3.5 Climatic influences on snow cover variability
Beyond characterising the snow climatology for the Clutha Catchment, relating spatio-temporal variability in SCD to climatic variability is central to better understanding climatic influences on seasonal snow in New Zealand. This was done firstly by assessing the sensitivity of the annual SCD anomalies to annual temperature and precipitation anomalies. Furthermore, the role of atmospheric circulation was assessed by considering airflow as characterised by multiple atmospheric back-trajectories generated for the study period using the Hybrid Single-Particle Lagrangian Integrated Trajectory (HYSPLIT) model (Stein et al., 2015). Airflow analysis was motivated in part by the suggestion that increased frequency of southerly airflow can significantly suppress temperatures in New Zealand (Dean and Stott, 2009), but also because variability in airflow can be expected to produce spatial variability in the delivery of precipitation to the Clutha Catchment.
Several climatic datasets were acquired to investigate the role and relative influence of climatological processes in controlling the variability of seasonal snow, namely the following:
Gridded temperature and precipitation fields, comprising daily Tmax, Tmin, Tmean and Ptot for the period 2000–2016, interpolated at a resolution of 250 m, coincident with the pixel size of comparable MODIS datasets, produced as detailed in Jobst et al. (2017) and Jobst (2017). In the case of temperature, gridded data were produced from a limited observational network using a trivariate spline that was enhanced using process-driven lapse rate models (Jobst et al., 2017). Precipitation was also interpolated using a trivariate spline, with a 30-year normal surface included as a covariate (Jobst, 2017).
Monthly values of the Southern Oscillation Index (SOI), and Southern Annular Mode (SAM, also known as the Antarctic Oscillation Index, AAO), from the NOAA National Weather Service Climate Prediction Center (CPC). Data were sourced from https://www.cpc.ncep.noaa.gov/products/precip/CWlink/daily_ao_index/aao/aao_index.html (last access: 27 July 2017) (SAM) and https://www.cpc.ncep.noaa.gov/data/indices/soi (last access: 28 June 2017) (SOI).
Global gridded (2.5∘) NCEP/NCAR meteorological reanalysis data (Kalnay et al., 1996), used as input fields for the HYSPLIT (version 4) model. Data were acquired from the Climate Data Center (CDC) via the FTP module within the HYSPLIT software.
3.5.1 Spatial anomalies for temperature and precipitation
The daily fields of mean temperature and total precipitation described above were used to calculate pixel-wise mean values for each hydrological year, as well as for each winter period. Winter was defined as being from 1 May to 30 October, the period during which the majority of substantial snowfall events occur. Pixel-wise anomalies in annual mean temperature and total precipitation were calculated to produce a series of 16 anomaly maps for each variable, which were compared directly with the SCD anomaly maps. No significant correlation existed between temperature and precipitation anomalies.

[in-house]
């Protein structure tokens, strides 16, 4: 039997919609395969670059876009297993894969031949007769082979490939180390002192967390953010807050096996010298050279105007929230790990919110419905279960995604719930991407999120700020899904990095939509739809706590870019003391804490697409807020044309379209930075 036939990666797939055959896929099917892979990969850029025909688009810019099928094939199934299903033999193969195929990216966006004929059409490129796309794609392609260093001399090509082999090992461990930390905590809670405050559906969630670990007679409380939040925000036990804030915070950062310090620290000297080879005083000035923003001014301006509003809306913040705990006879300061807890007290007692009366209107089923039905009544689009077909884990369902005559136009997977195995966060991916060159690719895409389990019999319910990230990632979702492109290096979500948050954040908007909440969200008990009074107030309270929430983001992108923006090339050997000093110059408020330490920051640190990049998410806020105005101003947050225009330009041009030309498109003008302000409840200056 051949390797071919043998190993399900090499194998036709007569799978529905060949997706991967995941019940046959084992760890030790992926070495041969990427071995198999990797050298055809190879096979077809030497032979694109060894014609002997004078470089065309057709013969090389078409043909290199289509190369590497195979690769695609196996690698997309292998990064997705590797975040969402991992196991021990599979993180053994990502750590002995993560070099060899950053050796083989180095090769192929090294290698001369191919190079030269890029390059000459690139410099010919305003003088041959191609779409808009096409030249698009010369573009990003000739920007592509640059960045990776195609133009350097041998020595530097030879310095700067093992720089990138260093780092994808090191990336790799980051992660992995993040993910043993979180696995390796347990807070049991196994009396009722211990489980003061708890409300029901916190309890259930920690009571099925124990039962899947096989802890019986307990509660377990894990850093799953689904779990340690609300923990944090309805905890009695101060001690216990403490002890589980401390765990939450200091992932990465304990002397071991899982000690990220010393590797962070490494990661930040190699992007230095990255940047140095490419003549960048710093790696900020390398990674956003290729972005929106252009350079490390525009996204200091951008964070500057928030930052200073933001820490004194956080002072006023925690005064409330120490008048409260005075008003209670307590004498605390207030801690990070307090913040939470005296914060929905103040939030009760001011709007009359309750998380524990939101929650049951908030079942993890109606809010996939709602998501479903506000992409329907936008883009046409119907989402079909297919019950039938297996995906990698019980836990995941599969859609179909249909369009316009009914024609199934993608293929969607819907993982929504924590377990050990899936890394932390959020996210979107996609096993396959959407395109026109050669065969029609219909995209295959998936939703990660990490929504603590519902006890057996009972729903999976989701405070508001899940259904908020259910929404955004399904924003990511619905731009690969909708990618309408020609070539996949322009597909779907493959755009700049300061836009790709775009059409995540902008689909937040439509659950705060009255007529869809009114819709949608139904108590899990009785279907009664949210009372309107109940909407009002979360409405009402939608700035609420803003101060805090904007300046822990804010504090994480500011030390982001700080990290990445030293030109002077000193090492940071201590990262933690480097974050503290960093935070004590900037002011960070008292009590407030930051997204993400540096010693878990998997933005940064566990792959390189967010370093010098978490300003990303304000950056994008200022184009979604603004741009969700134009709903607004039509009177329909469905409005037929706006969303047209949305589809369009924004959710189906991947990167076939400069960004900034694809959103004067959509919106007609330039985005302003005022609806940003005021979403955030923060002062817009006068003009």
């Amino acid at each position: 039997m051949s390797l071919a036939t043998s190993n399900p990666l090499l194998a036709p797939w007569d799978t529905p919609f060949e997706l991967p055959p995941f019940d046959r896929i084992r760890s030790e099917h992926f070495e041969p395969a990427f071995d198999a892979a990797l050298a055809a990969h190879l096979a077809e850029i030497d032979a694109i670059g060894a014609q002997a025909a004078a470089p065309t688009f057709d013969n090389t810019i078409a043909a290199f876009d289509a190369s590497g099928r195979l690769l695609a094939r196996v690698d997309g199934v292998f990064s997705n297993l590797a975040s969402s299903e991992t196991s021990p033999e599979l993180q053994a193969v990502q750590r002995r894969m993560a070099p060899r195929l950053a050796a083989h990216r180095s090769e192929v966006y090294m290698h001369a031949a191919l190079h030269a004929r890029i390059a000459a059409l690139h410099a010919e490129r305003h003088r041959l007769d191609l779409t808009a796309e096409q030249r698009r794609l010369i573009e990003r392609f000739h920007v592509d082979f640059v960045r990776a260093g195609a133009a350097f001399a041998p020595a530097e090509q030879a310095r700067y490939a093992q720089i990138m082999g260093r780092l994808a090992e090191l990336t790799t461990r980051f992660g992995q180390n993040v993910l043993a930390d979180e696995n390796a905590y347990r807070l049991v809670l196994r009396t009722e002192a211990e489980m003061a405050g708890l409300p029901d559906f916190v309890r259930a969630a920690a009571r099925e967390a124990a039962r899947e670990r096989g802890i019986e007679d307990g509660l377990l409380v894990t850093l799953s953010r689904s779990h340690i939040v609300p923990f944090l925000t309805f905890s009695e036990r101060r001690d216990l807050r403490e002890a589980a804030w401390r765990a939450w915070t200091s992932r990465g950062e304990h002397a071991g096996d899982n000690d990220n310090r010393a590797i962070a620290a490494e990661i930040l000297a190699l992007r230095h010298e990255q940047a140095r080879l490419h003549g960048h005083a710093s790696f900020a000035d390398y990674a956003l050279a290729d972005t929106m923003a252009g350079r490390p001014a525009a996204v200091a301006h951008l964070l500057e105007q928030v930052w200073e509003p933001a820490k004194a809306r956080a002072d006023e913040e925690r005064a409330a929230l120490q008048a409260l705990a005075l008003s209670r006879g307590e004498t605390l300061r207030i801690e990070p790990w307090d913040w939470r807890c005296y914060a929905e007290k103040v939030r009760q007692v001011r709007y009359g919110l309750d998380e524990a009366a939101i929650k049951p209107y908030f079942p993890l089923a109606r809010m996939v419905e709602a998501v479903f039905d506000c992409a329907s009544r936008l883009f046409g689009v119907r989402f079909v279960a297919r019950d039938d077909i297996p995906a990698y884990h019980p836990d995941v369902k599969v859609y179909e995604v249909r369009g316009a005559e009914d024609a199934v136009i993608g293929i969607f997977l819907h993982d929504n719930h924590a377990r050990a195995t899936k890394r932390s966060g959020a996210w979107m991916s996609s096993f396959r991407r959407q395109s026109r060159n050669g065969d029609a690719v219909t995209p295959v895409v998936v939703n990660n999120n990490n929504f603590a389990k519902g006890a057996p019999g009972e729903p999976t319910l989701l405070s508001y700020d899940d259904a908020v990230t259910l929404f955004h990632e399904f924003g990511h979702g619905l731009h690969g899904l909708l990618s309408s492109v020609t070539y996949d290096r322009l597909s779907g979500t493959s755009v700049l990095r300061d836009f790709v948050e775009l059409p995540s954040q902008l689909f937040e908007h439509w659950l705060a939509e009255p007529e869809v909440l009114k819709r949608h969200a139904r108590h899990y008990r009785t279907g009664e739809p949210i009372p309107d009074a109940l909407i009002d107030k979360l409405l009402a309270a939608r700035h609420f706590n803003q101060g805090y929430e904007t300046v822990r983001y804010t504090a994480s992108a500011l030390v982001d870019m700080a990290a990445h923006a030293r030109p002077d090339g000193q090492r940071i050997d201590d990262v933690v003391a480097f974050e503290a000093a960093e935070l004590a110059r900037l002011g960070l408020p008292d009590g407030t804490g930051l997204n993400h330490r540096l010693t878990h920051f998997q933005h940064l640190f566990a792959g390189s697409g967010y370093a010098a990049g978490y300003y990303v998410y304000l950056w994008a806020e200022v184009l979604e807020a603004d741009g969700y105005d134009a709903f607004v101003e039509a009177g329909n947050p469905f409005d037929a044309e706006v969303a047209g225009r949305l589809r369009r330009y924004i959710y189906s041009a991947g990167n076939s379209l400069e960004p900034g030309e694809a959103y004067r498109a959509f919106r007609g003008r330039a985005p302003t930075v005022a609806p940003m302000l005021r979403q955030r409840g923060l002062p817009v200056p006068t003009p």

The sensitivity of SCD anomalies to temperature and precipitation anomalies was assessed in a semi-spatially distributed way. Regression analysis was carried out between the annual SCD anomaly and temperature and precipitation anomalies averaged over each mountain range. Sensitivity of SCD to temperature and precipitation variability could then be quantified and its significance assessed for each mountain range across the catchment.
3.5.2 Synoptic-scale airflow variability
HYSPLIT is a Lagrangian air parcel trajectory and dispersion model (Stein et al., 2015). While it offers complex simulations of particle atmospheric transport, dispersion, chemical transformation and deposition, the trajectories modelled by HYSPLIT provide a means to characterise airflow and associated air-mass characteristics. Here, HYSPLIT was used to determine and analyse the origin and trajectory of air parcels arriving to the Clutha Catchment throughout the study period.
The geographic end-point for the trajectories was a location near the summit of the Pisa Range (Fig. 3), with elevation set to 2000 m. This location was close to the geographic centre of the Clutha Catchment (−44.90∘ S, 169.16∘ E; Fig. 3) and therefore expected to provide a suitable characterisation of modes of air flow affecting the catchment throughout the year. Back-trajectories were calculated over 120 h for each day of the study period, with four temporal end-points per day (00:00, 06:00, 12:00, 18:00 New Zealand Standard time, NZST). In total this provided 1460 trajectories per year.